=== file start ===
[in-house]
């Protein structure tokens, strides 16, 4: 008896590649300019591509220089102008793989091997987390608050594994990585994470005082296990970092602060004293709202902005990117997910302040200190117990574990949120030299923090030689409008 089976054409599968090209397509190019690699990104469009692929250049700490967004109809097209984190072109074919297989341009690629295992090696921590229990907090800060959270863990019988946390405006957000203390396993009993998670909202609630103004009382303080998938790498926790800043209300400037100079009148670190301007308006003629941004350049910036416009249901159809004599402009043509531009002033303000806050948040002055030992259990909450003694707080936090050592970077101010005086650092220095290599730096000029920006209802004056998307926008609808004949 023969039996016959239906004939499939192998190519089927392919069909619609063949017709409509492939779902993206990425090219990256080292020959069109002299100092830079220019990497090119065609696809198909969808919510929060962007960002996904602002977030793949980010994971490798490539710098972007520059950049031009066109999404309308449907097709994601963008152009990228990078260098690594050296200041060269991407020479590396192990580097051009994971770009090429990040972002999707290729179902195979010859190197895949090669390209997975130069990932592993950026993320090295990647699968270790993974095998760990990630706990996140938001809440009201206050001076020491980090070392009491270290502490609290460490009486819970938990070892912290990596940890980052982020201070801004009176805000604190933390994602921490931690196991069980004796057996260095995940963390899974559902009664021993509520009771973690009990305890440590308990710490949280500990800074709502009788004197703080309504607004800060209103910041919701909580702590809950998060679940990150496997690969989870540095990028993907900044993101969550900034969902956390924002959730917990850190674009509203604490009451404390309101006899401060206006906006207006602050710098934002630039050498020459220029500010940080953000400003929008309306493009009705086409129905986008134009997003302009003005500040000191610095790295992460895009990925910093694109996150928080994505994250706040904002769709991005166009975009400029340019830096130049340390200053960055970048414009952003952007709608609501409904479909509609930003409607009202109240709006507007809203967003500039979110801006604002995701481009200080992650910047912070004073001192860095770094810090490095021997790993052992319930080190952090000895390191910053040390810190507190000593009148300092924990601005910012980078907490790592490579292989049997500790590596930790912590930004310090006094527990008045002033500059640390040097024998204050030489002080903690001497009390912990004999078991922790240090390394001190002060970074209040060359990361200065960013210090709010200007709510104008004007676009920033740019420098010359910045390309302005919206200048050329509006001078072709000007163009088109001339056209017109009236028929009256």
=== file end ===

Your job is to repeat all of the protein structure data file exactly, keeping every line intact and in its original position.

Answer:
[in-house]
């Protein structure tokens, strides 16, 4: 008896590649300019591509220089102008793989091997987390608050594994990585994470005082296990970092602060004293709202902005990117997910302040200190117990574990949120030299923090030689409008 089976054409599968090209397509190019690699990104469009692929250049700490967004109809097209984190072109074919297989341009690629295992090696921590229990907090800060959270863990019988946390405006957000203390396993009993998670909202609630103004009382303080998938790498926790800043209300400037100079009148670190301007308006003629941004350049910036416009249901159809004599402009043509531009002033303000806050948040002055030992259990909450003694707080936090050592970077101010005086650092220095290599730096000029920006209802004056998307926008609808004949 023969039996016959239906004939499939192998190519089927392919069909619609063949017709409509492939779902993206990425090219990256080292020959069109002299100092830079220019990497090119065609696809198909969808919510929060962007960002996904602002977030793949980010994971490798490539710098972007520059950049031009066109999404309308449907097709994601963008152009990228990078260098690594050296200041060269991407020479590396192990580097051009994971770009090429990040972002999707290729179902195979010859190197895949090669390209997975130069990932592993950026993320090295990647699968270790993974095998760990990630706990996140938001809440009201206050001076020491980090070392009491270290502490609290460490009486819970938990070892912290990596940890980052982020201070801004009176805000604190933390994602921490931690196991069980004796057996260095995940963390899974559902009664021993509520009771973690009990305890440590308990710490949280500990800074709502009788004197703080309504607004800060209103910041919701909580702590809950998060679940990150496997690969989870540095990028993907900044993101969550900034969902956390924002959730917990850190674009509203604490009451404390309101006899401060206006906006207006602050710098934002630039050498020459220029500010940080953000400003929008309306493009009705086409129905986008134009997003302009003005500040000191610095790295992460895009990925910093694109996150928080994505994250706040904002769709991005166009975009400029340019830096130049340390200053960055970048414009952003952007709608609501409904479909509609930003409607009202109240709006507007809203967003500039979110801006604002995701481009200080992650910047912070004073001192860095770094810090490095021997790993052992319930080190952090000895390191910053040390810190507190000593009148300092924990601005910012980078907490790592490579292989049997500790590596930790912590930004310090006094527990008045002033500059640390040097024998204050030489002080903690001497009390912990004999078991922790240090390394001190002060970074209040060359990361200065960013210090709010200007709510104008004007676009920033740019420098010359910045390309302005919206200048050329509006001078072709000007163009088109001339056209017109009236028929009256």